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5 awesome web browsers for Android

Browsing the web on your mobile device doesn’t have to be an exercise in futility. Sure, some of the stops along the information superhighway butcher its best practices, as anyone who’s had the displeasure of encountering undissmissable ads, oversized typography, and confusing graphics can tell you. But a good browser app can make even the least intuitive webpage or website better. Unlike the smartphone browsers of yesteryear, some of which omitted even basic pinch-to-zoom controls and support for tabbed browsing, the modern cream of the crop augment perusal in ways that were previously inconceivable. Some speed up the web by compressing unoptimized images and code on the fly, or by retrieving stored usernames and passwords from the cloud. Others convert content encoded with Flash, a proprietary plugin, into a form interpretable by smartphones. And still others offer support for third-party plugins — e.g., note-taking apps and sharing tools — that further beef up your browsing experience.

Related: 100 awesome Android apps that will turn your phone into a jack of all trades

Indeed, perhaps the most overwhelming element of the mobile web today isn’t taking care to avoid its many tangles, but choosing from the wealth of browsers that do so exceedingly well. They run the gamut from refined to prototypical, from proprietary to open-source, and from privacy-oriented to data dependent. There’s Opera, a desktop stalwart that’s made the successful jump to mobile; Chrome, Google’s long-in-development effort which is matched in polish and flexibility perhaps only by its desktop namesake; and Firefox, a mobile effort by nonprofit foundation Mozilla with a focus on simplicity. And that’s just scratching the surface.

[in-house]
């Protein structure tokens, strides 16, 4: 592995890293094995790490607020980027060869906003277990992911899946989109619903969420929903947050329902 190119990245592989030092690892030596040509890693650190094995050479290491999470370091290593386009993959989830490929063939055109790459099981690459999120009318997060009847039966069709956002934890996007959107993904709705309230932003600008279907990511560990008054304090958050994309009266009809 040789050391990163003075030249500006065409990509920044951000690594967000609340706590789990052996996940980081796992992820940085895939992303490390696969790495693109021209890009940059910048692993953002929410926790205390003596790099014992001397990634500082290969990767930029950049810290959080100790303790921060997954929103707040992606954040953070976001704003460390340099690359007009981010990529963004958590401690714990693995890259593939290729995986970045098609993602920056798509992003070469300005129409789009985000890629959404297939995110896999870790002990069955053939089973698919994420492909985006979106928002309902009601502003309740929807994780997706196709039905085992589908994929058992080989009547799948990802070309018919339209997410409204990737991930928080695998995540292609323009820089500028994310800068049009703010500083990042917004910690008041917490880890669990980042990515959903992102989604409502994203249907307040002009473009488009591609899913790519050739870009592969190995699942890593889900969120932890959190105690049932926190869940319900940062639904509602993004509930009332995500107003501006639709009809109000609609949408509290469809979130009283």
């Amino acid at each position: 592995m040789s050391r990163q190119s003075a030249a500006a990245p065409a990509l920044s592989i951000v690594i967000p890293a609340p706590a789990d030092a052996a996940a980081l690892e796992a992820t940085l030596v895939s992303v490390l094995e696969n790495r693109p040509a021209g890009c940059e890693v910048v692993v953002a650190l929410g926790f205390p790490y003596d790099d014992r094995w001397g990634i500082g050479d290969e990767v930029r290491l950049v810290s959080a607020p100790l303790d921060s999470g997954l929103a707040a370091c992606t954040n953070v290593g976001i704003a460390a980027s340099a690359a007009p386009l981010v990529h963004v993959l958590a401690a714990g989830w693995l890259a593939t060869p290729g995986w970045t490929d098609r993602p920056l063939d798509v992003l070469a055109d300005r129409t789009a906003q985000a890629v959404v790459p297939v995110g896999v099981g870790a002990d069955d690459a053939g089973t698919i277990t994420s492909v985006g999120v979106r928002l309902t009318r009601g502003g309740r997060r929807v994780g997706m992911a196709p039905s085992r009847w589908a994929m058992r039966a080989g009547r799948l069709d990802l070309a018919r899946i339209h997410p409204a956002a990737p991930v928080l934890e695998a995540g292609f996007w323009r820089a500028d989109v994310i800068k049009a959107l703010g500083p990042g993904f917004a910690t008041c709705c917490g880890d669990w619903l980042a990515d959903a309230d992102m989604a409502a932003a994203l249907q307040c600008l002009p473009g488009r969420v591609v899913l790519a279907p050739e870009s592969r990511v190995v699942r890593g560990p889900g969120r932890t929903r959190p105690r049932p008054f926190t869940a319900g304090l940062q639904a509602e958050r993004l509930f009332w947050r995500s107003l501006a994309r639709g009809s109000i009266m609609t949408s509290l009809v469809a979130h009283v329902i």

Choosing a browser is a challenge, to be sure, but hardly an insurmountable one. To simplify things, we’ve picked the most streamlined, intuitive, and robust mobile browsers we could find. It’s not an exhaustive list by any means, nor a definitive one — after all, like the web, the number of mobile browsers grows by the hour. But it’s a good starting point.

Chrome

Chrome, the internet browser nearly as synonymous with the web as Microsoft’s Internet Explorer, launched on Android back in 2012. It wasn’t the first third-party browser on the platform to market, but it more than made up for its tardiness with a veritable cornucopia of features. Among the highlights? The ability to quickly initiate searches from the address bar with your voice or keyboard, browse the web in relative privacy with Incognito mode, and autofill lengthy forms with saved info such as names, credit card numbers, and addresses. And since its debut, it’s only become more compelling.